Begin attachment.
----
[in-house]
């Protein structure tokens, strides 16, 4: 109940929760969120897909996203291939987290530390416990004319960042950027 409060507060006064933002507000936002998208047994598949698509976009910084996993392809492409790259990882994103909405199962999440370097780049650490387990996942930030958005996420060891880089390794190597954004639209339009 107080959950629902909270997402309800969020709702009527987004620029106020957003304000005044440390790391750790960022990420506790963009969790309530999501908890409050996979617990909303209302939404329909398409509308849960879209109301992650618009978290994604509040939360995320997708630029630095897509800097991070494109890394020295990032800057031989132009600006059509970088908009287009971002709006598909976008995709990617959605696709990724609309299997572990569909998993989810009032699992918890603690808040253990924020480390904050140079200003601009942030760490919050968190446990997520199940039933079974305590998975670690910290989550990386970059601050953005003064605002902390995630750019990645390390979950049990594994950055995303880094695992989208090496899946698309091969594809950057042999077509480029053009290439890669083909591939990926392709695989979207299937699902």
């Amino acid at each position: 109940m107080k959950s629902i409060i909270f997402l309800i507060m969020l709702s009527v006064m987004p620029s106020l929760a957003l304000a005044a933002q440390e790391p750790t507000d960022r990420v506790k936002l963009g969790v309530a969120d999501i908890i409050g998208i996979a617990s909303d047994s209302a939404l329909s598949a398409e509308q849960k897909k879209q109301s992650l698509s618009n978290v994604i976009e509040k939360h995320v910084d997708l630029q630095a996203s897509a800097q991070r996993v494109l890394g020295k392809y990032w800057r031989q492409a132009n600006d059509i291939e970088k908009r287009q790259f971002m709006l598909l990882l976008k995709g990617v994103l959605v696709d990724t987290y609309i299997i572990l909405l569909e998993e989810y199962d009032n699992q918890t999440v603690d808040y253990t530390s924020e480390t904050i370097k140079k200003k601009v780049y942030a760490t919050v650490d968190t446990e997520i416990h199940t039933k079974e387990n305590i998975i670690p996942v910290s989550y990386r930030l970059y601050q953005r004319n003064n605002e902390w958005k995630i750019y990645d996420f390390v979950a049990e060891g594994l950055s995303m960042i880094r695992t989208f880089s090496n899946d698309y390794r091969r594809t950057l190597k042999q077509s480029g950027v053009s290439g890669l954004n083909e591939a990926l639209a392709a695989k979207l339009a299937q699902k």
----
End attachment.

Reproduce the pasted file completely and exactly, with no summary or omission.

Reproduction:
[in-house]
């Protein structure tokens, strides 16, 4: 109940929760969120897909996203291939987290530390416990004319960042950027 409060507060006064933002507000936002998208047994598949698509976009910084996993392809492409790259990882994103909405199962999440370097780049650490387990996942930030958005996420060891880089390794190597954004639209339009 107080959950629902909270997402309800969020709702009527987004620029106020957003304000005044440390790391750790960022990420506790963009969790309530999501908890409050996979617990909303209302939404329909398409509308849960879209109301992650618009978290994604509040939360995320997708630029630095897509800097991070494109890394020295990032800057031989132009600006059509970088908009287009971002709006598909976008995709990617959605696709990724609309299997572990569909998993989810009032699992918890603690808040253990924020480390904050140079200003601009942030760490919050968190446990997520199940039933079974305590998975670690910290989550990386970059601050953005003064605002902390995630750019990645390390979950049990594994950055995303880094695992989208090496899946698309091969594809950057042999077509480029053009290439890669083909591939990926392709695989979207299937699902």
């Amino acid at each position: 109940m107080k959950s629902i409060i909270f997402l309800i507060m969020l709702s009527v006064m987004p620029s106020l929760a957003l304000a005044a933002q440390e790391p750790t507000d960022r990420v506790k936002l963009g969790v309530a969120d999501i908890i409050g998208i996979a617990s909303d047994s209302a939404l329909s598949a398409e509308q849960k897909k879209q109301s992650l698509s618009n978290v994604i976009e509040k939360h995320v910084d997708l630029q630095a996203s897509a800097q991070r996993v494109l890394g020295k392809y990032w800057r031989q492409a132009n600006d059509i291939e970088k908009r287009q790259f971002m709006l598909l990882l976008k995709g990617v994103l959605v696709d990724t987290y609309i299997i572990l909405l569909e998993e989810y199962d009032n699992q918890t999440v603690d808040y253990t530390s924020e480390t904050i370097k140079k200003k601009v780049y942030a760490t919050v650490d968190t446990e997520i416990h199940t039933k079974e387990n305590i998975i670690p996942v910290s989550y990386r930030l970059y601050q953005r004319n003064n605002e902390w958005k995630i750019y990645d996420f390390v979950a049990e060891g594994l950055s995303m960042i880094r695992t989208f880089s090496n899946d698309y390794r091969r594809t950057l190597k042999q077509s480029g950027v053009s290439g890669l954004n083909e591939a990926l639209a392709a695989k979207l339009a299937q699902k």